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Weird Tanning Advice?

Discussion in 'Beginners' started by Kaiju, Dec 26, 2020.

  1. Kaiju

    Kaiju New Member

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    Hi everyone!

    Beginner here! I was going to take a taxidermy class last year but it was a bit over my price range, and then 2020 happened.

    Anyway, I got an offer from someone with some spare squirrel and rabbit skins in the freezer he said I could practice with. But his taxidermy technique dosnt match with what I've read online. Obviously I don't want to disagree with him as he's got way more experience than me And he's doing me a favor, but I'd like to ask here if it's actually going to work or not before I start. I don't want it to go smelly or all the hair to fall out in a year's time, you know?

    His method is.

    1. Skin, get rid of any fleshy bits. (He's already done this, I assume he knows what he's doing)

    2. Salt. Cover the inside of the skin with salt for a day. Remove salt. Replace with new salt for another day.

    3. Borax inside the skin for 24 hours. Wash in soapy water, mount while damp, blow dry. He says they are only thin so that's all they need?

    He also mentioned he'd used isopropyl alcohol to pickle a snake skin once, so I could use it on the rabbit if I wanted. But I've not seen anything about that for use with mammals. I would assume it would turn out really brittle? I've got access to a large amount for work so if it's a good option I can do it.

    What do you guys reckon, is his homemade technique legit or should I just fork out for a premade tanning kit and wing it?

    Thanks! I hope to be around here for a while, unless this is an utter disaster ahah.
     
  2. Westcoast

    Westcoast Active Member

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    What do you have to lose by learning his technique of doing it? The reality of taxidermy is that you could go to five different schools and learn five different ways and they’d all be right. My point being, learn ALL the ways and then develop YOURS. I’d let him show me what he’s got.
     
    tem, msestak and pir^2h like this.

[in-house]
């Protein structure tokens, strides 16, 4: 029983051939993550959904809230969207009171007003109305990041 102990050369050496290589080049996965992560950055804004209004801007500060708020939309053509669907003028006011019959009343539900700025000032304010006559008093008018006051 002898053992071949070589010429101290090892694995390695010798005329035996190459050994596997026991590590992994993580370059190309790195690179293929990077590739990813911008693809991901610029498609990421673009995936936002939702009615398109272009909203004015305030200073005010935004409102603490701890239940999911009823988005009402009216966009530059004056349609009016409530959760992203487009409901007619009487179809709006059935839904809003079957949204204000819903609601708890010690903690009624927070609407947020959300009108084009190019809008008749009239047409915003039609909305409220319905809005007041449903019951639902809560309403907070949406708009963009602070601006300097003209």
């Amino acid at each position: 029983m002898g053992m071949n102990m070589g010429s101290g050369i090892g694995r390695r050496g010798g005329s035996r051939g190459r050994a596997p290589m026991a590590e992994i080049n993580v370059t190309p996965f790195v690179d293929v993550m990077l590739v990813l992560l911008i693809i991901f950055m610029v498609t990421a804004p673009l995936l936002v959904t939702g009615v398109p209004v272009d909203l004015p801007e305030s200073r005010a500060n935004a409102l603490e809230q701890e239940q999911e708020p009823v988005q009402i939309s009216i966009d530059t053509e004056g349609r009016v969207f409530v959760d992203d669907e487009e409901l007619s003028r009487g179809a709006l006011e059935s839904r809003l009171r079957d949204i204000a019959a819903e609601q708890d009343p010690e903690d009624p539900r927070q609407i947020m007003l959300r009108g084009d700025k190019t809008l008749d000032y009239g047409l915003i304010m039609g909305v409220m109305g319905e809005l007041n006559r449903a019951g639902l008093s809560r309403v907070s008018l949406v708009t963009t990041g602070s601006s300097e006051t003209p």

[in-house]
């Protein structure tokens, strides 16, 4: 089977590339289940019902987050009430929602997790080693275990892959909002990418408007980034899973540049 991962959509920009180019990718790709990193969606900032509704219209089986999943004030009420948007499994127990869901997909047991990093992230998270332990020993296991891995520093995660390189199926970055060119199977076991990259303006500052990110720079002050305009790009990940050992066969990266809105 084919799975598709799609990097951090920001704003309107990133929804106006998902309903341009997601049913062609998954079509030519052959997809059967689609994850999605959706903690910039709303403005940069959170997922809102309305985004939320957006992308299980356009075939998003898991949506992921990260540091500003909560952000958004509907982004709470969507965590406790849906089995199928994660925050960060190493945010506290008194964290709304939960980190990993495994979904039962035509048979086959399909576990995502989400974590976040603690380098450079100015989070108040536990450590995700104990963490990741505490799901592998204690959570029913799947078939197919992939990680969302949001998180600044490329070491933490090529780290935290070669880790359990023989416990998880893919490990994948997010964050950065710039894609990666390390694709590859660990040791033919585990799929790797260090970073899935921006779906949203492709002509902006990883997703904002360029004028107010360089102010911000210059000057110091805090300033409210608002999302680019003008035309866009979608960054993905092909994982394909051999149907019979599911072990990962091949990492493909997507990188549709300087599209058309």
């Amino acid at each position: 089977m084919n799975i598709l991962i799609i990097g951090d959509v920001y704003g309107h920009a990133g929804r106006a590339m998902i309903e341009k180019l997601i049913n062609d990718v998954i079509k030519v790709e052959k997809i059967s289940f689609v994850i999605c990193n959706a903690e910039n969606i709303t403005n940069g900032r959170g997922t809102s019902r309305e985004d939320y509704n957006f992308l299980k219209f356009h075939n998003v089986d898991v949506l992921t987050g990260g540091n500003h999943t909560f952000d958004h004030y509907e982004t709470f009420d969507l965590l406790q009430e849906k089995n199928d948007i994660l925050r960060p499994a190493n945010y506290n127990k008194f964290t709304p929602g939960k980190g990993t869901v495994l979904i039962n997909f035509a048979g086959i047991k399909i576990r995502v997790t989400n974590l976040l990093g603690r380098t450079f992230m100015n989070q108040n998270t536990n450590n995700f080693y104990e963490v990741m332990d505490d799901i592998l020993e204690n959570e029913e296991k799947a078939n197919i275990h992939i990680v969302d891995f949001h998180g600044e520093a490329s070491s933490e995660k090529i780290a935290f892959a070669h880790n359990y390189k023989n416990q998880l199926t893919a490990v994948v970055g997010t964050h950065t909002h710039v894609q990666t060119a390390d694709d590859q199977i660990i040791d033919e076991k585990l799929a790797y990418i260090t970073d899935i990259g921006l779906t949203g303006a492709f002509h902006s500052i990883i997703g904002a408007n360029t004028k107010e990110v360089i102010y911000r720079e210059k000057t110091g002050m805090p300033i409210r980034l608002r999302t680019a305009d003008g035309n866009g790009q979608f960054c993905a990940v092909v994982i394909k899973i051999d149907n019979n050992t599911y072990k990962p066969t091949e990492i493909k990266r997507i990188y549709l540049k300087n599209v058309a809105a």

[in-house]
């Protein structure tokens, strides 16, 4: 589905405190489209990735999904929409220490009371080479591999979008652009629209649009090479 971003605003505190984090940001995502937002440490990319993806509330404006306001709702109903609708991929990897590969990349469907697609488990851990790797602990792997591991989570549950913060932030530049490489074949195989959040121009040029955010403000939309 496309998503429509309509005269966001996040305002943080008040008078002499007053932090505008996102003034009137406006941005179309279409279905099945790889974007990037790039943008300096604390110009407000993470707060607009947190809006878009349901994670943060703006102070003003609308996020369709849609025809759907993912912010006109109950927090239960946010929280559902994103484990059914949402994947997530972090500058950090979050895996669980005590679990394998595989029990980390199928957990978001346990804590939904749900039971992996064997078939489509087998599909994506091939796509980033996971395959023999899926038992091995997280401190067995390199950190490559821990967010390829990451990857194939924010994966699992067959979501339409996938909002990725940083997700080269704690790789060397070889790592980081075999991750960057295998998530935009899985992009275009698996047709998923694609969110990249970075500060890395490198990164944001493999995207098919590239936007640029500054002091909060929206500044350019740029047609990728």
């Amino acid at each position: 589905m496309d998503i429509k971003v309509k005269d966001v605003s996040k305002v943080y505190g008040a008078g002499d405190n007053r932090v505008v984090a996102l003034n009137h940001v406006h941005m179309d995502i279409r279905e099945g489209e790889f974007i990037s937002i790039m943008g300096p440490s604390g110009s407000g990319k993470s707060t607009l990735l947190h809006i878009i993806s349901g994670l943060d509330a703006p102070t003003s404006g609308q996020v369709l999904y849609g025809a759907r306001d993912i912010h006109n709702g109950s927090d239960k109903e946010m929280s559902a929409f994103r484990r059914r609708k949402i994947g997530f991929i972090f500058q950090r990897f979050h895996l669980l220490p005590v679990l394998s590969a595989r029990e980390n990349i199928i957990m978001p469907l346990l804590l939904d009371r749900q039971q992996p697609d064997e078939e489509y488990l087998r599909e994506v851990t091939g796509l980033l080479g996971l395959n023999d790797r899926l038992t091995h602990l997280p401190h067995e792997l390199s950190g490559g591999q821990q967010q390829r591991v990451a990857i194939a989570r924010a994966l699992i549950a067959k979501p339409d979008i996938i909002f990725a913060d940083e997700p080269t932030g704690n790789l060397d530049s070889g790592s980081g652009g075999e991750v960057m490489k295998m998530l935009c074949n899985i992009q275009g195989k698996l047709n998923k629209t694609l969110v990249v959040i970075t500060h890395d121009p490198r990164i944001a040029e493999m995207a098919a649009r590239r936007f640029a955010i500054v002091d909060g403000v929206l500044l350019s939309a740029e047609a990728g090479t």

3. Kaiju

    Kaiju New Member

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    Thanks Westcoast!

    You raise a good point, theres so many different techniques and ingredients out there. I guess I will trust him and see what happens!

    I'm so excited haha
     
  4. 13 point

    13 point Well-Known Member

    I’d be worried bout step 3 , borax then wash with soap . Seems you’d be washing the preservative out . JMO
     
    tem, Keith and George like this.
  5. cyclone

    cyclone Posts: 400001

    You are correct, it is very weird tanning advice. It is not a tan at all but merely a method of preservation..
     
    tem and Keith like this.
  6. Kaiju

    Kaiju New Member

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    Yeah that's what I wondered about. Why wash all the salt n borax out after doing all that? Wouldn't that be going back to stage one?

    I did some more research (mostly here haha) but it seems like everyone has different ways of doing every step.

    I suppose if ingredients can range from eggs/brains to battery acid it won't hurt to just try some different stuff out?

    Looks like I might be winging it afterall.
     
  7. Vulpes Vulpes

    Vulpes Vulpes Active Member

    My very first taxidermy attempt involved borax and a squirrel skin. I left puffed borax on the inside out skin overnight, the skin turned rock hard. It didn't soften after attempting to rehydrate it. I'd be curious to know how he gets around that issue.
     
  8. George

    George The older I get, the better I was.

    Forget this "advice". Borax, even to this day, is used as a detergent. Using it alone is fine but NOT when water is involved. As 13 point states, it defeats the process. Borax alone isn't the best choice either. It simply acts as an insecticide. Buy some "dry preservative" that combines unscented talcum powder as a desiccant and alum as an astringent.
    Next this is using isopropyl. Don't. It evaporates almost as quickly as it contacts. What SHOULD be used is denatured alcohol (ethanol). It is poisonous if ingested and not the best thing to use if you dont wear rubber gloves as it can be absorbed through the skin.. Breathing fumes is bad on the lungs and will give you a splitting headache. Wear gloves, keep in a ventilated area, and wear gloves. It is an excellent product for small game when used properly.
     
  9. joeym

    joeym Old Murphey

    If you are going to dry preserve a specimen, DP it and mount immediately. Letting a treated skin set around for hours before mounting is never good.
     
    cyclone likes this.
  10. cyclone

    cyclone Posts: 400001

    Not a detergent but a detergent booster. It raises the pH of water and helps laundry detergents work more efficiently.
     
    Frank E. Kotula and George like this.